Tips for Teachers: Keeping things human in an online learning environment

With over 30 years as an educator, Cluey Chief Learning Officer Dr Selina Samuels now spends her days enabling remote learning - creating online environments for education and connecting people through technology. Here, she shares her tips to help educators tackle teaching in an online classroom.

tips for teachers teaching online
Dr Selina Samuels Education expert BA(Hons), LLB, PhD, MEd Thursday, 15 July 2021

If you’re a teacher struggling right now, there are some strategies that you can use to make your teaching more effective and really help your students learn, even if they’re not in the class in front of you. These do not rely on the most up-to-date technologies—in many cases, a thoughtful approach to pedagogy will overcome the disadvantage of mediocre tools. It’s a shift in your approach to teaching and the relationship with your students, which may be the most valuable of all.

You cannot directly translate teaching in the classroom to teaching online. To conduct your lessons exactly the way you’ve been conducting them (face-to-face) just won’t work. Here are my tips to help

Resist the urge to lecture

Sitting through a lecture—especially in video format—is hard for kids. If you do find a lecture is a useful way to get across information, particularly for your senior secondary students, video it. But know that putting videos online is time consuming and takes a lot of effort, so it may not be worth it. If you do, video small, short, sharp pieces, and make sure that students access this content themselves before any kind of interaction with you. If you’re lucky enough to have some synchronous time with your class, don’t waste it with lecturing.

Change the way you ask questions

No more hands up, no more asking for volunteers, no more saying, “does anybody want to answer this question?” That’s not going to work in this context. You’re going to have to ask open-ended big questions to individuals to keep them engaged. These should be questions that you don’t have an answer to yourself, shining a light on each of your students as they answer them.

It’s vital that you ensure your students know beforehand that you’re going to ask them questions so they can be prepared. They need to feel that you are watching them. As Big Brother-ish as that sounds, engagement is key right now.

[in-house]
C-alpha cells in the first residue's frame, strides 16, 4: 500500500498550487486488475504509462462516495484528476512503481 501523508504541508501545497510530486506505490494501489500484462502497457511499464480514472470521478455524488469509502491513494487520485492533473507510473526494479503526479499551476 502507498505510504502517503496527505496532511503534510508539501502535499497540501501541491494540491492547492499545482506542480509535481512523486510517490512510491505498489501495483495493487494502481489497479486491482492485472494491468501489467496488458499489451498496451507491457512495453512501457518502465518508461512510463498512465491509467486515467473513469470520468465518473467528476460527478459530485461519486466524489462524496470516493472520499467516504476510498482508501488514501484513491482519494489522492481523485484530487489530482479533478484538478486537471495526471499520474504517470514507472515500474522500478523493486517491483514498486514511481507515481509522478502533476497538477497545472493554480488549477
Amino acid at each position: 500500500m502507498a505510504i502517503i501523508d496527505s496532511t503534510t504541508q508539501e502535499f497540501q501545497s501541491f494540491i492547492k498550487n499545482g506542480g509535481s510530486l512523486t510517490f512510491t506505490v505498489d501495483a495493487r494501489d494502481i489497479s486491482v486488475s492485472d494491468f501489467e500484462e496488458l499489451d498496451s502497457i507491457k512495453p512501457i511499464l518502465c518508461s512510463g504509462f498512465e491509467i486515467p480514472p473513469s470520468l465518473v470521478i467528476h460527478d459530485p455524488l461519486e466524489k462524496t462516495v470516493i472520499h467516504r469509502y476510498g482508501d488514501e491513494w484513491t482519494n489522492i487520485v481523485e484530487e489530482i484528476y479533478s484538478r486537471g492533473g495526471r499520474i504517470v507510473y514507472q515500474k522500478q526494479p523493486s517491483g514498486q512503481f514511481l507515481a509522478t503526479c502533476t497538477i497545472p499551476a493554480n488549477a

Avoid ‘death by worksheet’

The first response to having less time for direct instruction is often an over-reliance on worksheets; they’re easy to send home, easy to get back, easy to mark and provide feedback on. Parents will go looking for worksheets. They’ll look for those resources online, and without alternatives are likely to over rely on them. And yet, the engagement of students, we know, will be inversely proportional to the emphasis placed on worksheets and chapters of textbooks.

To take what you’ve done before and make it meaningful without worksheets, ask yourself these two key questions: What do I need to teach? What do my students need to do? Interrogate all material through that lens. Use your precious instructional time for maintaining an emphasis on those fundamental numeracy and literacy skills and addressing the concerns and questions that your students have.

Interact one-to-one

I believe that one-to-one interaction and support is key to education. It’s what we focus on at Cluey. A lot of research tells us that one-to-one interaction is a really powerful kind of intervention but is very difficult to provide in a classroom setting. This is especially true of kids who struggle or have learning issues. Now is your chance to think about ways that you can make that one-to-one interaction with each of your students more possible. It will give you much greater insight in what the kids are doing, how they’re feeling and how they’re engaging with the material. Plus, it’s a great way to provide feedback.

Set up a roster—you may find that you can do 10-minute sessions with each student over the course of a week. If individual sessions aren’t doable, you can divide the class into smaller groups. Use audio-visual technology or a phone call might work too. The research tells us that kids want to be known. They want their teachers to know them. And this is a chance to get to really know your kids.

Give up control

You’re going to have to accept that you no longer have as much control. You’ll have to give over a lot of the responsibility to learning to your students, which, I believe is a good thing to do. At Cluey, we’re all about giving kids responsibility for their learning and equipping them with that sense of self efficacy. Teachers have to do that now. And that’s where clever questioning—asking open-ended questions that you don’t have the answer to yourself—will really come in handy.

At Cluey, we’ve delivered over 300,000 online tutoring sessions. If we can support you and your kids, please get in touch. Good luck! This is an exciting time to be a teacher.

Cluey are helping schools throughout NSW with their Cluey For Schools offer – to find out more and get a special offer for Term 3 see

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